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Advocates on watch for voter identification problems

The people pushing a court challenge to new voter identification laws will use the October 14 election to gather evidence.

“If there's a silver lining, that's what it is,” said Jim Quail, a lawyer and executive director of the B.C. Public Interest Advocacy Centre, adding he expects there will be a hearing on the challenge later in the fall. “We were hoping to get into court before an election could take place.”

Under tightened voter identification laws, people will need either: a piece of government identification with a photo, name and address; two pieces of identification with their name, with at least one showing their address; or to swear an oath and be vouched for by an elector in the same polling division who has acceptable identification.

“A whole lot of people are going to lose the right to vote in this election,” said Quail. Requiring an address disenfranchises anyone who is homeless, he said, and others will have trouble too. “Anybody who has moved recently is going to have a problem because their address is likely to be out of date.”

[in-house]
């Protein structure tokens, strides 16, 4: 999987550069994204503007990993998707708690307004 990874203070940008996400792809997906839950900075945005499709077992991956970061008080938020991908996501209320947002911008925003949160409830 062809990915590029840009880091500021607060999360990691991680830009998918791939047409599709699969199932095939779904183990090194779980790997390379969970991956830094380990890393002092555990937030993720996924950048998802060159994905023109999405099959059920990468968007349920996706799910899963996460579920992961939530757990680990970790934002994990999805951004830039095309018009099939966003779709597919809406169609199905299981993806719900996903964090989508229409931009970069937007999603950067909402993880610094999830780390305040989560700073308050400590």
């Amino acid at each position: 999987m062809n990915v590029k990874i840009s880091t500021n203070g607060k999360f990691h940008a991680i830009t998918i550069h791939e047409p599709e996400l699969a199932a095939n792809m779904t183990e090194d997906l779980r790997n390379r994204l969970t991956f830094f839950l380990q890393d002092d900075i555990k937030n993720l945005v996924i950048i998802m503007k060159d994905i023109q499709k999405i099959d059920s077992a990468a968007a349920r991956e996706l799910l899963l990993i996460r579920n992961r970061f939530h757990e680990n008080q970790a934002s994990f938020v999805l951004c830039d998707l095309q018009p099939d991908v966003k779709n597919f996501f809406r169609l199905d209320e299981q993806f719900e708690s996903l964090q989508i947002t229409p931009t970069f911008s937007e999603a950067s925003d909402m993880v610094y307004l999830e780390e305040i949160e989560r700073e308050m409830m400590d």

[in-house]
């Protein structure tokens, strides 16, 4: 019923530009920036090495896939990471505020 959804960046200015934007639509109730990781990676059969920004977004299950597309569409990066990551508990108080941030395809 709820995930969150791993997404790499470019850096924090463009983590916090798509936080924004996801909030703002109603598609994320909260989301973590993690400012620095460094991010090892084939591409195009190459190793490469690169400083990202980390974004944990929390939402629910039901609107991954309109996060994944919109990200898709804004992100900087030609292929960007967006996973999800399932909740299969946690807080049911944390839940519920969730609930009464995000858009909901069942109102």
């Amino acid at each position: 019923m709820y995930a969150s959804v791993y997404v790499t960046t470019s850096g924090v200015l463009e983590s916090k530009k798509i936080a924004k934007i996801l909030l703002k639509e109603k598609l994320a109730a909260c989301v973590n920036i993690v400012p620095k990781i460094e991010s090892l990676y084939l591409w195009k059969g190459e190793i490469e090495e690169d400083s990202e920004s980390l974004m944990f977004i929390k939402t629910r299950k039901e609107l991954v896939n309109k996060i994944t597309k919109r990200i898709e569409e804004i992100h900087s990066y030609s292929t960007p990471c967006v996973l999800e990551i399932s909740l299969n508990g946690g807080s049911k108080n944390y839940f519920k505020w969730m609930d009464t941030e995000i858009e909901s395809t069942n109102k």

Rose Henry, a Victoria housing activist and city council candidate, is one of the clients for the court challenge. “I think it sucks,” she said when asked about the timing of the hearing. “People deserve to have any court hearing in a reasonable amount of time.”

Stephen Harper's Conservative government brought in the regulation change, and Henry said the Conservatives are the most likely to benefit. “Most of their supporters have a house, have identification,” she said.

People should try to vote despite the new rules, she said, and anyone who is turned away should get in touch with Quail or her.

The B.C. Liberal party made similar changes this year to provincial voting laws.

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